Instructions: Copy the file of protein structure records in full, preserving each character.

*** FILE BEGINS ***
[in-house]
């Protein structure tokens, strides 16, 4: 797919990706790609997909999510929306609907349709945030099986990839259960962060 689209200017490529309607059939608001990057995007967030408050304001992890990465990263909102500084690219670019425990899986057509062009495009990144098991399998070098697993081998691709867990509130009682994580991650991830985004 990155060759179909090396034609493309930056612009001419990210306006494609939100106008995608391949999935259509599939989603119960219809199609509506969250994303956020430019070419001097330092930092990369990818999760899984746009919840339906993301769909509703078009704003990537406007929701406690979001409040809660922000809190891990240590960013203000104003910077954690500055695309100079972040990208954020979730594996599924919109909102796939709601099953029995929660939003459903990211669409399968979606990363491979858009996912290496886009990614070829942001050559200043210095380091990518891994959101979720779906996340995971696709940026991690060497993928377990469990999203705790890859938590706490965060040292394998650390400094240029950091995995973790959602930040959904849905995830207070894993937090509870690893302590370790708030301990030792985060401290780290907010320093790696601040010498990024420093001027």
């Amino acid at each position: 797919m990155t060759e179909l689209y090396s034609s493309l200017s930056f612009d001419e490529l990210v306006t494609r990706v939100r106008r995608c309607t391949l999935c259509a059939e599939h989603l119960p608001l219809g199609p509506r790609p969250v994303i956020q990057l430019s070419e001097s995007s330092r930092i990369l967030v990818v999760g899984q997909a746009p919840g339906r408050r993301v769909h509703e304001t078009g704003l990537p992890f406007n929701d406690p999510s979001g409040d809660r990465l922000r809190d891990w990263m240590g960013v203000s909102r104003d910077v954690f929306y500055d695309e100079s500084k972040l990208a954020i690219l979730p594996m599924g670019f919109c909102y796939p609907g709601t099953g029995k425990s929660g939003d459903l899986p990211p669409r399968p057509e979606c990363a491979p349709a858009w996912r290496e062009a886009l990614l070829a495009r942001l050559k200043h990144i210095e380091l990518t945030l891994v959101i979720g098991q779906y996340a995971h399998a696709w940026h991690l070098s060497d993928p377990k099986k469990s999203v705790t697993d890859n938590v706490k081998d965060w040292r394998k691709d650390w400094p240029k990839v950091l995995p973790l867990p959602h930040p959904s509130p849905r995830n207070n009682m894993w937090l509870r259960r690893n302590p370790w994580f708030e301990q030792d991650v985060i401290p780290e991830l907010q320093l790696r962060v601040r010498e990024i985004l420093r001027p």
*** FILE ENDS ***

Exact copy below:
[in-house]
């Protein structure tokens, strides 16, 4: 797919990706790609997909999510929306609907349709945030099986990839259960962060 689209200017490529309607059939608001990057995007967030408050304001992890990465990263909102500084690219670019425990899986057509062009495009990144098991399998070098697993081998691709867990509130009682994580991650991830985004 990155060759179909090396034609493309930056612009001419990210306006494609939100106008995608391949999935259509599939989603119960219809199609509506969250994303956020430019070419001097330092930092990369990818999760899984746009919840339906993301769909509703078009704003990537406007929701406690979001409040809660922000809190891990240590960013203000104003910077954690500055695309100079972040990208954020979730594996599924919109909102796939709601099953029995929660939003459903990211669409399968979606990363491979858009996912290496886009990614070829942001050559200043210095380091990518891994959101979720779906996340995971696709940026991690060497993928377990469990999203705790890859938590706490965060040292394998650390400094240029950091995995973790959602930040959904849905995830207070894993937090509870690893302590370790708030301990030792985060401290780290907010320093790696601040010498990024420093001027």
């Amino acid at each position: 797919m990155t060759e179909l689209y090396s034609s493309l200017s930056f612009d001419e490529l990210v306006t494609r990706v939100r106008r995608c309607t391949l999935c259509a059939e599939h989603l119960p608001l219809g199609p509506r790609p969250v994303i956020q990057l430019s070419e001097s995007s330092r930092i990369l967030v990818v999760g899984q997909a746009p919840g339906r408050r993301v769909h509703e304001t078009g704003l990537p992890f406007n929701d406690p999510s979001g409040d809660r990465l922000r809190d891990w990263m240590g960013v203000s909102r104003d910077v954690f929306y500055d695309e100079s500084k972040l990208a954020i690219l979730p594996m599924g670019f919109c909102y796939p609907g709601t099953g029995k425990s929660g939003d459903l899986p990211p669409r399968p057509e979606c990363a491979p349709a858009w996912r290496e062009a886009l990614l070829a495009r942001l050559k200043h990144i210095e380091l990518t945030l891994v959101i979720g098991q779906y996340a995971h399998a696709w940026h991690l070098s060497d993928p377990k099986k469990s999203v705790t697993d890859n938590v706490k081998d965060w040292r394998k691709d650390w400094p240029k990839v950091l995995p973790l867990p959602h930040p959904s509130p849905r995830n207070n009682m894993w937090l509870r259960r690893n302590p370790w994580f708030e301990q030792d991650v985060i401290p780290e991830l907010q320093l790696r962060v601040r010498e990024i985004l420093r001027p």